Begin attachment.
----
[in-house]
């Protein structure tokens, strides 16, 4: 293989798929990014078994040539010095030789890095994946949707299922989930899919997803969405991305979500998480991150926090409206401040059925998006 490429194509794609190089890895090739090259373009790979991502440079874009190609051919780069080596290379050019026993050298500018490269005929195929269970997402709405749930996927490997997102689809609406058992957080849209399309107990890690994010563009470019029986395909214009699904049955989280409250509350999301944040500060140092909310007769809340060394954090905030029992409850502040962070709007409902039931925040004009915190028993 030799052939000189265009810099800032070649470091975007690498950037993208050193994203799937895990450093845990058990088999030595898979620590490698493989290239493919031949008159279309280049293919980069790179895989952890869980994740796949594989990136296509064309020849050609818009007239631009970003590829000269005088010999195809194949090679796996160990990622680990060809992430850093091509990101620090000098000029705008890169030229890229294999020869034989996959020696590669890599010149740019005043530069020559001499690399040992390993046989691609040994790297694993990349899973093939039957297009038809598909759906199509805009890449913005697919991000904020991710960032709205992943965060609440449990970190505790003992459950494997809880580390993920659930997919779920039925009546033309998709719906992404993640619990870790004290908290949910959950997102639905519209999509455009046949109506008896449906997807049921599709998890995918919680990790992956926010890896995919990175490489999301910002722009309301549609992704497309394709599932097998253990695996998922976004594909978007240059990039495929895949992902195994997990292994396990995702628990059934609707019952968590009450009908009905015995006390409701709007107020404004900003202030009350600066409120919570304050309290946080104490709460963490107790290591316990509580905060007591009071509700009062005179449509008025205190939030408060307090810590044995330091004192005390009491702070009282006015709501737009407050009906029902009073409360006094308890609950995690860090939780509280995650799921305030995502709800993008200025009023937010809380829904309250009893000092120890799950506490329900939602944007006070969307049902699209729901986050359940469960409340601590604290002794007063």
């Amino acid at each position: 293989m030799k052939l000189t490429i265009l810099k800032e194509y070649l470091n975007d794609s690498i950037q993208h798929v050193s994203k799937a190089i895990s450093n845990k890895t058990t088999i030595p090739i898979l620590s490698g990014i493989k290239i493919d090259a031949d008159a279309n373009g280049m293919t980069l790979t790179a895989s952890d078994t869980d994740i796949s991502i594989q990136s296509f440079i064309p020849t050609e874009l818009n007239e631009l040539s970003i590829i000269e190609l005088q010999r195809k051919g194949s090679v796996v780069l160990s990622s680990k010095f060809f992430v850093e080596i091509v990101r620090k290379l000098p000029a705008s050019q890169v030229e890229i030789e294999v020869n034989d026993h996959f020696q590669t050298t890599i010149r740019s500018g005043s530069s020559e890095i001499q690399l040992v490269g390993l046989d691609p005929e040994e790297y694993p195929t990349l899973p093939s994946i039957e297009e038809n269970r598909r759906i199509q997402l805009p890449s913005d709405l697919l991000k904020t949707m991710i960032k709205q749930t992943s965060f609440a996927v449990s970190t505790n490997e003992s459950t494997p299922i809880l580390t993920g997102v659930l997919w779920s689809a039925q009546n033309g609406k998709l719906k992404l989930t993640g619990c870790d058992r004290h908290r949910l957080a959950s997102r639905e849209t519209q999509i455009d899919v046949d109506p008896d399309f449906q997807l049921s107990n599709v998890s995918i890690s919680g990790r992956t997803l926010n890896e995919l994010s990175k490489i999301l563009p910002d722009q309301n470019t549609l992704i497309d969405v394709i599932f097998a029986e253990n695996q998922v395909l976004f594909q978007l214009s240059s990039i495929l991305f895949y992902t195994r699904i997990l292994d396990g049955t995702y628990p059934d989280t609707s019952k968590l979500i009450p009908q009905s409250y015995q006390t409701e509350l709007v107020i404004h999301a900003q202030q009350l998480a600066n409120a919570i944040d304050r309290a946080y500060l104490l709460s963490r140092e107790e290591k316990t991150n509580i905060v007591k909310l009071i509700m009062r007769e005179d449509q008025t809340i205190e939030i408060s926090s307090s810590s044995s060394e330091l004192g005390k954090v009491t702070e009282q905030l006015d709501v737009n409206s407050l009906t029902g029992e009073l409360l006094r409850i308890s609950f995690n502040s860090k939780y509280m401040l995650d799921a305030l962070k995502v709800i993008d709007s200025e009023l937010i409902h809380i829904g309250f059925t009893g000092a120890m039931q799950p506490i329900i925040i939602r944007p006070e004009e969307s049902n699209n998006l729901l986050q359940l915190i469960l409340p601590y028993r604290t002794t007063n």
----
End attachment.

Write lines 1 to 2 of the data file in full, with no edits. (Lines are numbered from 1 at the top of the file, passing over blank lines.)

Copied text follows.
[in-house]
């Protein structure tokens, strides 16, 4: 293989798929990014078994040539010095030789890095994946949707299922989930899919997803969405991305979500998480991150926090409206401040059925998006 490429194509794609190089890895090739090259373009790979991502440079874009190609051919780069080596290379050019026993050298500018490269005929195929269970997402709405749930996927490997997102689809609406058992957080849209399309107990890690994010563009470019029986395909214009699904049955989280409250509350999301944040500060140092909310007769809340060394954090905030029992409850502040962070709007409902039931925040004009915190028993 030799052939000189265009810099800032070649470091975007690498950037993208050193994203799937895990450093845990058990088999030595898979620590490698493989290239493919031949008159279309280049293919980069790179895989952890869980994740796949594989990136296509064309020849050609818009007239631009970003590829000269005088010999195809194949090679796996160990990622680990060809992430850093091509990101620090000098000029705008890169030229890229294999020869034989996959020696590669890599010149740019005043530069020559001499690399040992390993046989691609040994790297694993990349899973093939039957297009038809598909759906199509805009890449913005697919991000904020991710960032709205992943965060609440449990970190505790003992459950494997809880580390993920659930997919779920039925009546033309998709719906992404993640619990870790004290908290949910959950997102639905519209999509455009046949109506008896449906997807049921599709998890995918919680990790992956926010890896995919990175490489999301910002722009309301549609992704497309394709599932097998253990695996998922976004594909978007240059990039495929895949992902195994997990292994396990995702628990059934609707019952968590009450009908009905015995006390409701709007107020404004900003202030009350600066409120919570304050309290946080104490709460963490107790290591316990509580905060007591009071509700009062005179449509008025205190939030408060307090810590044995330091004192005390009491702070009282006015709501737009407050009906029902009073409360006094308890609950995690860090939780509280995650799921305030995502709800993008200025009023937010809380829904309250009893000092120890799950506490329900939602944007006070969307049902699209729901986050359940469960409340601590604290002794007063």